Repair of oxidative DNA damage and cancer: Recent progress in DNA base excision repair

Timothy L. Scott, Suganya Rangaswamy, Christina A. Wicker, Tadahide Izumi

Research output: Contribution to journalReview articlepeer-review

118 Scopus citations

Abstract

Significance: Reactive oxygen species (ROS) are generated by exogenous and environmental genotoxins, but also arise from mitochondria as byproducts of respiration in the body. ROS generate DNA damage of which pathological consequence, including cancer is well established. Research efforts are intense to understand the mechanism of DNA base excision repair, the primary mechanism to protect cells from genotoxicity caused by ROS. Recent Advances: In addition to the notion that oxidative DNA damage causes transformation of cells, recent studies have revealed how the mitochondrial deficiencies and ROS generation alter cell growth during the cancer transformation. Critical Issues: The emphasis of this review is to highlight the importance of the cellular response to oxidative DNA damage during carcinogenesis. Oxidative DNA damage, including 7,8-dihydro-8-oxoguanine, play an important role during the cellular transformation. It is also becoming apparent that the unusual activity and subcellular distribution of apurinic/apyrimidinic endonuclease 1, an essential DNA repair factor/redox sensor, affect cancer malignancy by increasing cellular resistance to oxidative stress and by positively influencing cell proliferation. Future Directions: Technological advancement in cancer cell biology and genetics has enabled us to monitor the detailed DNA repair activities in the microenvironment. Precise understanding of the intracellular activities of DNA repair proteins for oxidative DNA damage should provide help in understanding how mitochondria, ROS, DNA damage, and repair influence cancer transformation. 708-726.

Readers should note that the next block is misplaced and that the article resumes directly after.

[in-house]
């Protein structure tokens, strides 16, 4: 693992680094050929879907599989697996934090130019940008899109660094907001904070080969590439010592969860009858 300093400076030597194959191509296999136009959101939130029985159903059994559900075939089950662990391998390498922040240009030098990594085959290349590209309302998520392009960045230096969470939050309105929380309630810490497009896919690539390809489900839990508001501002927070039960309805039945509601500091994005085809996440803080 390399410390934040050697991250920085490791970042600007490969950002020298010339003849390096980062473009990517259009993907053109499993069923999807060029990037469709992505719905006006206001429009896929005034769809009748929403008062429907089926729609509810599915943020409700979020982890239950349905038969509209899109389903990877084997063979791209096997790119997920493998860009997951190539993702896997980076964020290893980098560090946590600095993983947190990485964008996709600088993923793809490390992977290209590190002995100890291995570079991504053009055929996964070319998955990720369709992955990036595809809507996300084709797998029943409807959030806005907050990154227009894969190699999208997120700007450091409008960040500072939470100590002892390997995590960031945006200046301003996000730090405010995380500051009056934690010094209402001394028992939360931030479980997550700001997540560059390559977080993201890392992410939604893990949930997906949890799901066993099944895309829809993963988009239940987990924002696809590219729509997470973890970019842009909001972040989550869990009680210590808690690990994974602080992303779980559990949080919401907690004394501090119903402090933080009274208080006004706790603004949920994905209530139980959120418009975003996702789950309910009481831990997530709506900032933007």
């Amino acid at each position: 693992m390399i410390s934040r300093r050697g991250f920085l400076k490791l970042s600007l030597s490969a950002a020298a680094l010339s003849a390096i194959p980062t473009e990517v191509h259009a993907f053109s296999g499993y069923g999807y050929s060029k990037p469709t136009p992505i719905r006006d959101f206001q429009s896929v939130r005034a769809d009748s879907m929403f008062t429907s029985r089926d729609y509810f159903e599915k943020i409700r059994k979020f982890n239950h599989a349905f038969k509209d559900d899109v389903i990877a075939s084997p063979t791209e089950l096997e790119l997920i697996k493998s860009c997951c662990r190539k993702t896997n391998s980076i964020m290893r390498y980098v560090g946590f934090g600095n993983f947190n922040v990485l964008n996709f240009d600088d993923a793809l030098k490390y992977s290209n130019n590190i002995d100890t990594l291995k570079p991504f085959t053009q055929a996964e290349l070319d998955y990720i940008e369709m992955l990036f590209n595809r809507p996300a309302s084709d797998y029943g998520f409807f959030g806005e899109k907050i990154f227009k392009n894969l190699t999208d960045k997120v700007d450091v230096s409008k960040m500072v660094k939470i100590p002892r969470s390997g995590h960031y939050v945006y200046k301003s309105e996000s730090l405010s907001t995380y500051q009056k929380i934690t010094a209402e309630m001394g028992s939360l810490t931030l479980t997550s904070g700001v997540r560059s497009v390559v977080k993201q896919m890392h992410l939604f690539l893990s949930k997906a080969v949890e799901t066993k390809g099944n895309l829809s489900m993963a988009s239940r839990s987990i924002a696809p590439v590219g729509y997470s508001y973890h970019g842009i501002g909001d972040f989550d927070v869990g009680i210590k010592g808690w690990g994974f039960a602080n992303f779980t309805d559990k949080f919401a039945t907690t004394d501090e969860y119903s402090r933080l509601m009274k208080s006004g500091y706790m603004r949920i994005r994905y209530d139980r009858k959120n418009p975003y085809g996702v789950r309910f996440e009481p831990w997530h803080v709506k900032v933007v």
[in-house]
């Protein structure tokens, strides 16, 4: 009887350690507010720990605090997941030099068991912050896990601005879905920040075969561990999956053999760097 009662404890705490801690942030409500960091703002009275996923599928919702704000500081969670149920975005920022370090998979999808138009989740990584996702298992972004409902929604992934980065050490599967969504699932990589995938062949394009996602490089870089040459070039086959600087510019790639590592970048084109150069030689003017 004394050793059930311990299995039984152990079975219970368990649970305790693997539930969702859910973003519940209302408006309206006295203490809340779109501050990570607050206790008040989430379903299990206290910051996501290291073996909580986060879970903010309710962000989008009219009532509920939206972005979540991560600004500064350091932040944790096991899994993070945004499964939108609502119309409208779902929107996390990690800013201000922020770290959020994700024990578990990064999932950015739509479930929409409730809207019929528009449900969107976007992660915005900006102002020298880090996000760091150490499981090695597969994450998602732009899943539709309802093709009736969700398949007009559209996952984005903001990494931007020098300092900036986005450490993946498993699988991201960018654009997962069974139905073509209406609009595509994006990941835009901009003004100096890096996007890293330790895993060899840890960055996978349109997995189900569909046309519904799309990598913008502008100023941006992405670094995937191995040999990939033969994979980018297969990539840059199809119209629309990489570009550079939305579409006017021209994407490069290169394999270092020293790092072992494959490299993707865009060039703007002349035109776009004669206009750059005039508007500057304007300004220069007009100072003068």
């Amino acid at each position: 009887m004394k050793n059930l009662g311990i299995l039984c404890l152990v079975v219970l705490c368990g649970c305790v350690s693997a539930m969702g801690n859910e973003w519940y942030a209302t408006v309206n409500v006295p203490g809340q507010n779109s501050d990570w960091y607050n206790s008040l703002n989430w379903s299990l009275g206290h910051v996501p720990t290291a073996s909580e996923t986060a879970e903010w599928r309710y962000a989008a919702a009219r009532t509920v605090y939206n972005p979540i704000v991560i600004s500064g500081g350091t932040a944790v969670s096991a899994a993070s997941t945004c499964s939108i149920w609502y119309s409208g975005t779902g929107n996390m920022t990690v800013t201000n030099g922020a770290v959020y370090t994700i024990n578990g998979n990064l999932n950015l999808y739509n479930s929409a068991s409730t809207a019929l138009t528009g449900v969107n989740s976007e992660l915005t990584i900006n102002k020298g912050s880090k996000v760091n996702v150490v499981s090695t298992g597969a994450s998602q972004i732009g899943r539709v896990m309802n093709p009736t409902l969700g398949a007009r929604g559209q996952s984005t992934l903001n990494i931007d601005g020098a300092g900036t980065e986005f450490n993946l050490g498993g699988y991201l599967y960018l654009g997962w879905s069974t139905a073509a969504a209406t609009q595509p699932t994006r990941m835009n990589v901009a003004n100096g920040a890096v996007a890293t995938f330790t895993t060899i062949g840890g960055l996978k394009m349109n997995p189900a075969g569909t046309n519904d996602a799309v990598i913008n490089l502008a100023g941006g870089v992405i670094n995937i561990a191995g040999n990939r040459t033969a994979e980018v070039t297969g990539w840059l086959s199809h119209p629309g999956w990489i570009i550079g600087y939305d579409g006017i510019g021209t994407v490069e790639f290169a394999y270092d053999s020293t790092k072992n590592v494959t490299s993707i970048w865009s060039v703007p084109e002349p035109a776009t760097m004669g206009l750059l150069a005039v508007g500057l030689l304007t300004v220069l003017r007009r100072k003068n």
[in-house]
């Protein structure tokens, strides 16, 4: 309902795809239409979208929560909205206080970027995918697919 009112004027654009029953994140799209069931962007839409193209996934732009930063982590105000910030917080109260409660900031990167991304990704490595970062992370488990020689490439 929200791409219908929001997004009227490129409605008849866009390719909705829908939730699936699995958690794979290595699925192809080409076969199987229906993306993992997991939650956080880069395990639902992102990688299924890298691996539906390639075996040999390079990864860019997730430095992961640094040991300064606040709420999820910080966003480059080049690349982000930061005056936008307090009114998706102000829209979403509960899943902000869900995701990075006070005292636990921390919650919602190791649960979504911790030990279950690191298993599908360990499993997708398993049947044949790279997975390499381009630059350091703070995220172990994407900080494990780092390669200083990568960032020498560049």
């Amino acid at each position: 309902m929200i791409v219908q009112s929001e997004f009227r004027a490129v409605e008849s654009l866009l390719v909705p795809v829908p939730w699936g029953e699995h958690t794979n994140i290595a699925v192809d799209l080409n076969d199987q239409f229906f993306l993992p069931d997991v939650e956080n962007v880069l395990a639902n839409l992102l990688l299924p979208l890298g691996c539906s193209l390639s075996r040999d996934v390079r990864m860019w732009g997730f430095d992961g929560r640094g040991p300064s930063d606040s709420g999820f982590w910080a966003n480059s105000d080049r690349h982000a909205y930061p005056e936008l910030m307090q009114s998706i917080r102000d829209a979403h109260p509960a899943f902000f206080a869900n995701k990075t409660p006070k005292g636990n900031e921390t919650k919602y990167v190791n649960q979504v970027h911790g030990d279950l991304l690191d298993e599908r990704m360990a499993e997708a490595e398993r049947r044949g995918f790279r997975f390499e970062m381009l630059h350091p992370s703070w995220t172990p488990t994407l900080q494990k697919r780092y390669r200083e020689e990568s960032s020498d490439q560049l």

Original languageEnglish
Pages (from-to)708-726
Number of pages19
JournalAntioxidants and Redox Signaling
Volume20
Issue number4
DOIs
StatePublished - Feb 1 2014

ASJC Scopus subject areas

  • Biochemistry
  • Physiology
  • Molecular Biology
  • Clinical Biochemistry
  • Cell Biology

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